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Open Access Publications from the University of California

Tobacco Industry Political Activity and Tobacco Control Policy Making in Wisconsin: 1983-1998


The tobacco industry is a major political and legal force in Wisconsin through campaign contributions, lobbying and litigation.

The tobacco industry is a major source of campaign contributions to legislative candidates, state constitutional office candidates, and political party committees. In the 1987-88 election cycle, the tobacco industry directly contributed $9,079 to legislators and candidates. In the 1995-96 election cycle the tobacco industry directly contributed $41,125.

A majority of tobacco industry campaign contributions to legislative candidates and political parties have shifted from the Democratic party to the Republican party. In the 1987-1988, 1989-1990, and 1991-1992 elections cycles, the tobacco industry contributed 47%, 30% and 44%, respectively, of their legislative and political party contributions to the Republican party. During the 1993-1994 and 1995-1996 electoral cycle, the tobacco industry contributed 51% and 62%, respectively, of their legislative and political party contributions to the Republican party.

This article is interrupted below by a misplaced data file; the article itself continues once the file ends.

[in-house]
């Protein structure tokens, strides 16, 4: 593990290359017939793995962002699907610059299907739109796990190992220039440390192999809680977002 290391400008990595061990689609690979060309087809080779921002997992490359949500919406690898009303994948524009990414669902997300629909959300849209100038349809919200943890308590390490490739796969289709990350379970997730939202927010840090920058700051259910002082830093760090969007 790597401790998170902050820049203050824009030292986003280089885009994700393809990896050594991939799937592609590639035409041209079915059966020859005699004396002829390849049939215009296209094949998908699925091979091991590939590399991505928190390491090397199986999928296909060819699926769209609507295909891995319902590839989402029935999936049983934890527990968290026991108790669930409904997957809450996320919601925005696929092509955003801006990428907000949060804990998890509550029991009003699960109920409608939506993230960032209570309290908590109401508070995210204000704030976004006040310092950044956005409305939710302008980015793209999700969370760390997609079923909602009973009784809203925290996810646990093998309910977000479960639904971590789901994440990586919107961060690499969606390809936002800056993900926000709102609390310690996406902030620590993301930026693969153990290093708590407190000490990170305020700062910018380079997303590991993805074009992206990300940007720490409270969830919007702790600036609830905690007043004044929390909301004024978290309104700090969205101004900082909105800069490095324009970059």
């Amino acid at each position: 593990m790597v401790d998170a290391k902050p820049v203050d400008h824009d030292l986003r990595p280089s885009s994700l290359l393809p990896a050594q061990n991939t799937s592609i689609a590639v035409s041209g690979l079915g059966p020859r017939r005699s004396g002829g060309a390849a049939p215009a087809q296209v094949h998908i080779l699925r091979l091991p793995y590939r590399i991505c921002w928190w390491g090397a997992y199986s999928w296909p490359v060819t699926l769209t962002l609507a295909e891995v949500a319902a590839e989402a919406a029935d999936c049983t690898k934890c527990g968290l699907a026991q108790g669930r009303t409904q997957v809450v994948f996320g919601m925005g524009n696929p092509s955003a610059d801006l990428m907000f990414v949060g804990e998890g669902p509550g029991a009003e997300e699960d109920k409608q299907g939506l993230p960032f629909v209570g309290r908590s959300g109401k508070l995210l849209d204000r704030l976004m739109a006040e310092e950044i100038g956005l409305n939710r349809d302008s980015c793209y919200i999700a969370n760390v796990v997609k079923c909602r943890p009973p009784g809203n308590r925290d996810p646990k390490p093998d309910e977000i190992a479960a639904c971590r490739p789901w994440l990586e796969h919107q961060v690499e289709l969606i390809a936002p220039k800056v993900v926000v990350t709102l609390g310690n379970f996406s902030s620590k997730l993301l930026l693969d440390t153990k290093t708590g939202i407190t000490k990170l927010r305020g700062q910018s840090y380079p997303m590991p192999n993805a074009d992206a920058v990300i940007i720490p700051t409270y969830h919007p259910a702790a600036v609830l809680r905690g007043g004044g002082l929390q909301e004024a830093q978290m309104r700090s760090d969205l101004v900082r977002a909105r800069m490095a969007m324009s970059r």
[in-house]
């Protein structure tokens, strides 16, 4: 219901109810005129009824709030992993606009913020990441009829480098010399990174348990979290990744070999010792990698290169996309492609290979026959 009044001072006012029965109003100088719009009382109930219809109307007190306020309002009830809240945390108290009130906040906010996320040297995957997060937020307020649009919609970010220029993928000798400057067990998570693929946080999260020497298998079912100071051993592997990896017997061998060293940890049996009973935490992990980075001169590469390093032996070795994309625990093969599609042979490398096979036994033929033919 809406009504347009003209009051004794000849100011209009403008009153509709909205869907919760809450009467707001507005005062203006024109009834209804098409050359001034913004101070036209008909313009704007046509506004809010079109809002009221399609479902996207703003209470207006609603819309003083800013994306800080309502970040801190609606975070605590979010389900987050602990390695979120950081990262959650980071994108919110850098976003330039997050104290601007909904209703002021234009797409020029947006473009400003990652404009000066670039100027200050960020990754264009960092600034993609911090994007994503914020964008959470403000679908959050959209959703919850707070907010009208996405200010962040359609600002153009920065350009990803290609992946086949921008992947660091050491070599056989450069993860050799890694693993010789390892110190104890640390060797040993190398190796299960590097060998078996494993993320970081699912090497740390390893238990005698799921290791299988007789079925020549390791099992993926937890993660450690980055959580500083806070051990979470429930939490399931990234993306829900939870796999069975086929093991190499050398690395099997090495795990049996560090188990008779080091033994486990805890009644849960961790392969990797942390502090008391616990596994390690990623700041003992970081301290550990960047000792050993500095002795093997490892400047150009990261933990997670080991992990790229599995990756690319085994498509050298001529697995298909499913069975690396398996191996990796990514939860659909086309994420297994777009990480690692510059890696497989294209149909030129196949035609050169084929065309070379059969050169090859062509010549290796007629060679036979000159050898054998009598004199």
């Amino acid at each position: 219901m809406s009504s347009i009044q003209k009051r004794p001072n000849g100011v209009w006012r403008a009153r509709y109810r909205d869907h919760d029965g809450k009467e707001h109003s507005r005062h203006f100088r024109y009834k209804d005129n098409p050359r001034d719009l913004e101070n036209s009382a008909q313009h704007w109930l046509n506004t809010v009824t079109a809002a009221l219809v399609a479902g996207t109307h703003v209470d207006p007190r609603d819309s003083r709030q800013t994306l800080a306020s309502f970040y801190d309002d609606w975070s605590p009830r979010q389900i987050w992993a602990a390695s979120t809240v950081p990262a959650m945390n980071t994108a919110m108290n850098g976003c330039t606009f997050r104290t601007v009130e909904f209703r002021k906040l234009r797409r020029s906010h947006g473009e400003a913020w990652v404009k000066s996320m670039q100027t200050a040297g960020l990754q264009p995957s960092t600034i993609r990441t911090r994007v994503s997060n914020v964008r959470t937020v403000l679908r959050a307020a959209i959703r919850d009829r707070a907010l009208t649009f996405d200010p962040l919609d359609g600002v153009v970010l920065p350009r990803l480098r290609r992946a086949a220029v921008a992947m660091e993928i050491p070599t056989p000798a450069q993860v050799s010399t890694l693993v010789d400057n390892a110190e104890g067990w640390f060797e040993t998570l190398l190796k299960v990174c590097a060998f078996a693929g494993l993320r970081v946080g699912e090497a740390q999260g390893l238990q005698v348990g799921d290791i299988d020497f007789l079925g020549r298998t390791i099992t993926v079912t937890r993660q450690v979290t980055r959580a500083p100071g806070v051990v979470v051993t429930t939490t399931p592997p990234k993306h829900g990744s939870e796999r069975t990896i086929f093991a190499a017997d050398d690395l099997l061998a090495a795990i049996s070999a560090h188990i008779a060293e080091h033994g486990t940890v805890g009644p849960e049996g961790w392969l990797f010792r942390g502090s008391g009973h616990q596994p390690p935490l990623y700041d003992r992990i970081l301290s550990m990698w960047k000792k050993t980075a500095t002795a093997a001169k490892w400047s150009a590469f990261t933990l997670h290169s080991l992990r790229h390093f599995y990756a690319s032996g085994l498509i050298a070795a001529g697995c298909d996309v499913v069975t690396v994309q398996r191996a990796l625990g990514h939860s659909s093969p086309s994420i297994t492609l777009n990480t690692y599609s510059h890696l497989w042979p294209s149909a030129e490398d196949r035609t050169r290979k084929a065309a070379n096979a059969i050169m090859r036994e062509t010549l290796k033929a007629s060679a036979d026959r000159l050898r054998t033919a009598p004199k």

A relationship exists between tobacco industry campaign contributions and state legislative behavior. The more money a legislator receives, the less likely he or she will support tobacco control efforts.

Several health related groups, such as the Health and Hospital Association, the Wisconsin Association of HMOs, and the Employer Health Care Cooperative Alliance, are represented by many of the same lobbyists as the tobacco industry. This pattern of representation raises the possibility of conflict of interests among lobbyists who represent the tobacco industry and health groups.

Madison was the first city in Wisconsin to pass a smokefree restaurant ordinance. Middleton and Shorewood Heights, suburbs of Madison, have also passed smoke free restaurant ordinances. Attempts at other smokefree ordinances have failed.

Fond du Lac passed a ban on self service displays in 1991. However, a state circuit court and a state appellate court ruled that a 1985 state law preempts localities from passing more stringent local ordinances regarding minors' access to tobacco.

Tobacco control efforts in Wisconsin have been characterized by a series of isolated initiatives with little structure or institutional support. This failure of the public health community to develop an institutional base capable of following through on victories or retooling from defeats may explain the lack of progress in tobacco control in Wisconsin.

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